It's all spinning wheels and self-doubt until the first pot of coffee.

REST: What's it good for? Part Deux

Chris Heschong writes: Ken ?MacLeod notes that, in regards to REST, "the only thing holding us back is a marshalling standard." I'd be a lot happier with REST implementations if this were the case.

(Whew, I think I need a convention for quoting quoters. Maybe a new language. I seem to remember hearing on the Todd Mundt Show that the Turkish language has a facility for specifying whether something you're saying originates with you, or whether you heard it from someone else...)

Anyway, since Ken ?MacLeod had taken the time to respond in some detail to a post I made asking about REST not too long ago, I thought I should come back around to it.

So I think my first confusion was with marshalling. This is why I like XML-RPC: I don't worry about much. As a client, I give it a URL and a method name, and then throw a pile of parameters for the method at it. As a server-side method, the server gives me parameters when it calls me, and I throw back a return value. The server takes care of turning the XML into my arguments, and my return value to XML.

In all the languages I've worked with it in (ie. Perl, Python, ?UserTalk, and AppleScript), this works conveniently well. I never actually pay much attention to the XML in XML-RPC. So, I was very confused in reading a few things about REST and not seeing much mention of this, other than along the lines of "Oh, well, you could go ahead and use XML-RPC libraries to build messages if you wanted to." Which begged the question for me: Why not just go the whole hog and use XML-RPC? (Or SOAP, for that matter, but that's another holy war I'm avoiding for the present context.)

Okay, so REST isn't about marshalling parameters. Then what is it about? Well, I think a bit more reading and Ken's response to me have helped illuminate me a bit.

The REST point seems to me to be that all operations being attempted by Web Services can be distilled into a few actions: retrieve, create, update, and delete. REST says that these fundamentals are already defined as GET, POST, PUT, and DELETE, respectively. I think. Is this right?

So, I apply these verbs to URI nouns. To concretize the concept: I recently wrote & exposed an XML-RPC API to a scorekeeping component on one of our promotions. Some of the methods of this API were along the lines of int points.get_points(string email), points.award_points(string email, int points), and points.create_points_account(string email). To make myself a new account I'd call points.create_points_account("deus_x@pobox.com") and then points.award_points("deus_x@pobox.com", 100) to drop myself some points in the scoreboard. Then, I would do points.get_points("deus_x@pobox.com") to check my score.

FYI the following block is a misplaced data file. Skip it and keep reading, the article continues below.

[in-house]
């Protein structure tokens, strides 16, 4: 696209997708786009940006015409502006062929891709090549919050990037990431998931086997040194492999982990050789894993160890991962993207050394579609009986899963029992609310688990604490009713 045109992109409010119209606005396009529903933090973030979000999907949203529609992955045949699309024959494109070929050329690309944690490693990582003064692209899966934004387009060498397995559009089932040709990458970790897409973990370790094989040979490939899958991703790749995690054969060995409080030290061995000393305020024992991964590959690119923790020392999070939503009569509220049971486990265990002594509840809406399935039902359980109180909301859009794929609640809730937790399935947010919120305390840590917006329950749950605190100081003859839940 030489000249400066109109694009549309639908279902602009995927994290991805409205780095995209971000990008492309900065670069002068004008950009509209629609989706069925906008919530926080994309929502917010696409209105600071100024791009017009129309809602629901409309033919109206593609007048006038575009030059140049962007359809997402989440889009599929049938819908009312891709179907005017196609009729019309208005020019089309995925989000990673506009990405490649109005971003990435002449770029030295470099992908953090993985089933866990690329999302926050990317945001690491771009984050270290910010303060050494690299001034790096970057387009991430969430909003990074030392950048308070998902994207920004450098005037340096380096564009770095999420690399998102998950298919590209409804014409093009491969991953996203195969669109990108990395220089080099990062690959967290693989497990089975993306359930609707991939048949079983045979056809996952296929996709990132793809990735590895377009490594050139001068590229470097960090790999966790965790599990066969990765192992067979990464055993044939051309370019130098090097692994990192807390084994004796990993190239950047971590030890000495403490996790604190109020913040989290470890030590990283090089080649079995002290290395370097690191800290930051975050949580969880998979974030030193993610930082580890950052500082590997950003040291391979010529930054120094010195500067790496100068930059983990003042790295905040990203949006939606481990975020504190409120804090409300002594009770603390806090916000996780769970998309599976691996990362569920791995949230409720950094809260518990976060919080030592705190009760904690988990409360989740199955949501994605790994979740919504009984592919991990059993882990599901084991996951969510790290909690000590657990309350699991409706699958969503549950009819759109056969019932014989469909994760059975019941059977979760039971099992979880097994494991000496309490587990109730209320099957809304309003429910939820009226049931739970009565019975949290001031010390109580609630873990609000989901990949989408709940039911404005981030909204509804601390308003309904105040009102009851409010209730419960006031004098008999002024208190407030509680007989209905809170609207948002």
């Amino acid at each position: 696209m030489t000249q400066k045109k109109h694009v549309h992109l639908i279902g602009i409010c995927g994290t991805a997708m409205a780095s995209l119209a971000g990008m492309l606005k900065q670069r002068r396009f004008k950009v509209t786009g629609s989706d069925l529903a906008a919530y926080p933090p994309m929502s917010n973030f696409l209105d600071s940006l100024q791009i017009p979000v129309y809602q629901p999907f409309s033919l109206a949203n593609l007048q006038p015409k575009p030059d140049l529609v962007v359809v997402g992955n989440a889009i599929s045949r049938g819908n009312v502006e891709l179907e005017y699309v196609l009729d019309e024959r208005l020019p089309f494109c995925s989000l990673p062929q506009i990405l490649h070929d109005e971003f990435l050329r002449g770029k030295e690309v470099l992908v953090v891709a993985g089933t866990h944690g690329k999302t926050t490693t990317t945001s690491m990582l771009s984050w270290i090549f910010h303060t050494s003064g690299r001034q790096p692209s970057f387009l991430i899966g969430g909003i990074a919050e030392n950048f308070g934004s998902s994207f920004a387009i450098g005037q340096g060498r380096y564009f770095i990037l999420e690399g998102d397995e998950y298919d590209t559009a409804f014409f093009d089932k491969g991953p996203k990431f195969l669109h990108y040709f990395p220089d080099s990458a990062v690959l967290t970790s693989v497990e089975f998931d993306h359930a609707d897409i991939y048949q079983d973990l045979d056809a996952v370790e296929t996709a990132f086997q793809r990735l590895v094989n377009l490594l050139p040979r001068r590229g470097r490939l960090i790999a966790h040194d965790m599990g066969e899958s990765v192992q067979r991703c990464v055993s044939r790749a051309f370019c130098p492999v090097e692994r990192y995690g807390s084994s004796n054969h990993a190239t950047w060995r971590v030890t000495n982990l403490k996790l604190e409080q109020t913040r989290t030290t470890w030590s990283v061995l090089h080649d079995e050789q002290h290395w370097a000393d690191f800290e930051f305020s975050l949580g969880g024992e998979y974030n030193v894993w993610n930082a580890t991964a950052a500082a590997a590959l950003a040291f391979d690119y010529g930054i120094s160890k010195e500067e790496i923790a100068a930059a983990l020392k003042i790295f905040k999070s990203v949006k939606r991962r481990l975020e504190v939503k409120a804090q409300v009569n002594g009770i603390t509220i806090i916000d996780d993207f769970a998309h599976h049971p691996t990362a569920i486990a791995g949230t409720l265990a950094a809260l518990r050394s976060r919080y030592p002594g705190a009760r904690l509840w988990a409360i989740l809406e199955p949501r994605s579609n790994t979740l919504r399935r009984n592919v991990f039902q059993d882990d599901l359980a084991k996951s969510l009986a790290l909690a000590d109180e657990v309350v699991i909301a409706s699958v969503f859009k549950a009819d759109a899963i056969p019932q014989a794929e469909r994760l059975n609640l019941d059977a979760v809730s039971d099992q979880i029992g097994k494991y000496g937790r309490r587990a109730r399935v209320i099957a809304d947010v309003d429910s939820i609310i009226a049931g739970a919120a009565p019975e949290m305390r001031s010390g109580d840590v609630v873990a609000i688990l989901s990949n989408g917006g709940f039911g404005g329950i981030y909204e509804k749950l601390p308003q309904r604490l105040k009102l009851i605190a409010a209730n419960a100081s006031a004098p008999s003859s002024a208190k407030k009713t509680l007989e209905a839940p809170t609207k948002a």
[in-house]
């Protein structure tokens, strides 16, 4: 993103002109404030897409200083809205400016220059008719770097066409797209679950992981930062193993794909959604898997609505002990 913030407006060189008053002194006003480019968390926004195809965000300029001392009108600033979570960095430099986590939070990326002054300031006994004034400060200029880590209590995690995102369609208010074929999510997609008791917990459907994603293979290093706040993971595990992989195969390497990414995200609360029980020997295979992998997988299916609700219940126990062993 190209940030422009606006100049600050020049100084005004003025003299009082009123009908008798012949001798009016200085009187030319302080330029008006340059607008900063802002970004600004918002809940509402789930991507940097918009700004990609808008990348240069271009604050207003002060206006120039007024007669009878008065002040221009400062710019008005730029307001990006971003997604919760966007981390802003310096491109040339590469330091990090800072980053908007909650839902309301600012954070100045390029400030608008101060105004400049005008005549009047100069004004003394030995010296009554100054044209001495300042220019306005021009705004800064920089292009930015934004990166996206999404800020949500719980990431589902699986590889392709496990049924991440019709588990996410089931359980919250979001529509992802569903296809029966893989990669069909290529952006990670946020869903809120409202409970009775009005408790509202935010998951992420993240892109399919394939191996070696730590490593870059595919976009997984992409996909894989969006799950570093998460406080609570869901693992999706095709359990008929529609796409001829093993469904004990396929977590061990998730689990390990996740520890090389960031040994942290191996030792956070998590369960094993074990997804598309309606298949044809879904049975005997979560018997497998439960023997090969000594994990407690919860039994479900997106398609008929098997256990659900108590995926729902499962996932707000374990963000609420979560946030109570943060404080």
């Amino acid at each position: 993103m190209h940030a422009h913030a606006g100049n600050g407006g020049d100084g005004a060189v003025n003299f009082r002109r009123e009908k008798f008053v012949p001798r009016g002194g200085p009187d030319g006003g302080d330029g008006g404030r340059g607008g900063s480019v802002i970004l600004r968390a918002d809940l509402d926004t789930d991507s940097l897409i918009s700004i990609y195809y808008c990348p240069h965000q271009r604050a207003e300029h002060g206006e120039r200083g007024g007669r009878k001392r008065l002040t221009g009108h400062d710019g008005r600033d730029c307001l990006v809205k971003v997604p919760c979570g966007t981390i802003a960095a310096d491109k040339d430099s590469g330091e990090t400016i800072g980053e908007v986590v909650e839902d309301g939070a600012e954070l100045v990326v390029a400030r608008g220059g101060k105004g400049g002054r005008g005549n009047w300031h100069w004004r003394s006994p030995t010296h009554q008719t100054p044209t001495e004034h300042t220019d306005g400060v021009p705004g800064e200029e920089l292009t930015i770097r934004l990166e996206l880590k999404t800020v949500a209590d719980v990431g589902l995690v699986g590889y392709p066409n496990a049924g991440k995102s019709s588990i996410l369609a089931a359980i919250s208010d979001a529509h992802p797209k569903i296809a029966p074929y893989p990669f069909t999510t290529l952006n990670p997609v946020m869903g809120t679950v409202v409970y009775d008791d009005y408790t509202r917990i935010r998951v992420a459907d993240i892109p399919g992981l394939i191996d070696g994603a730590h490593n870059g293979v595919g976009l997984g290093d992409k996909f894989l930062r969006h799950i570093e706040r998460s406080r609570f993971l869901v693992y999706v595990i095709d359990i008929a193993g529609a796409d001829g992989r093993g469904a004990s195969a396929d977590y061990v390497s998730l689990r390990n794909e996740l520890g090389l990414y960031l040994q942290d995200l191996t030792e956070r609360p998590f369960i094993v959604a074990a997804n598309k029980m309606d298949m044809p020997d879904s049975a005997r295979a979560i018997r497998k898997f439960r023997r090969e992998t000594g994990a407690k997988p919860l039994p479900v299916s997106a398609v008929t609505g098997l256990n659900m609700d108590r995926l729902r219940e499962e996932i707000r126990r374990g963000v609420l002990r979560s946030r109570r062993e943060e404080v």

I'm afraid this example is too simple. Jon Udell wrote that he wanted to see the "stock quote example" retired for being too simplistic to stress the technology in mental experiments. Hmm. Oh well, let's see where it goes.

So, if I were to RESTify the above example, would the sequence of things be like a POST, PUT, and GET, all to a URL that looks something like:


Whereas POST does the account creation, PUT updates the points, and GET of course grabs the points total?

Okay, maybe POST needs to post to .../players/deus_x@pobox.com with a request body specifying "points", to create the new URI? The request body of the PUT should contain a points value -- positive for award, negative for debit? And if the thing needed more complex data, I could use something like XML-RPC to encode a data structure as arguments, or as Chris Heschong wrote, use WDDX?

Do I get it? Hmm... okay, have to run to a meeting, but I wanted to post this and see if anyone could give me feedback on my understanding. I think I see how, if all resources are manipulatable in this manner, one could envision a more abstracted and uniform interface on web resources than a pile of published web services APIs. But... can it really be that abstracted?



Archived Comments

  • Why not POST/GET requests with key=value pairs as a response. Done. Forget the PUT and DELETE. You're just making a function call. Forget XML formatted response since so few environments come with XML parsing. The average function call returns so little data that key=value pairs are more than adequate. And everyone already knows how to do this stuff.
  • pb, how do you represent arrays? Or multi-dimensional arrays? Or note that something is an integer instead of a string?
  • deus_x, that's pretty much exactly right. The only clarification I'd make is that you might POST an email address (in plain text, or application/x-www-form-urlencoded, or XML if you want) to http://myhost/promotion/players in order to create a new player. That POST could return a HTTP 201 response with the Location header set to the URI of that new player (if it succeeded). MB
  • pb: Well, that's exactly how I did things with flash games-- POST/GET requests with key/value pairs which responded with key/value pairs. Like Christopher says, this started to fall apart when I needed richer data structures. As for REST, it seems that their idea is to not make function calls. What you do with REST is to treat URIs more like database resources, on which you perform SELECT (GET), INSERT (POST), UPDATE (PUT) and DELETE (DELETE). So instead of calling an award_points method on my player object, I UPDATE (PUT) points on the points resource of my player (represented by URI).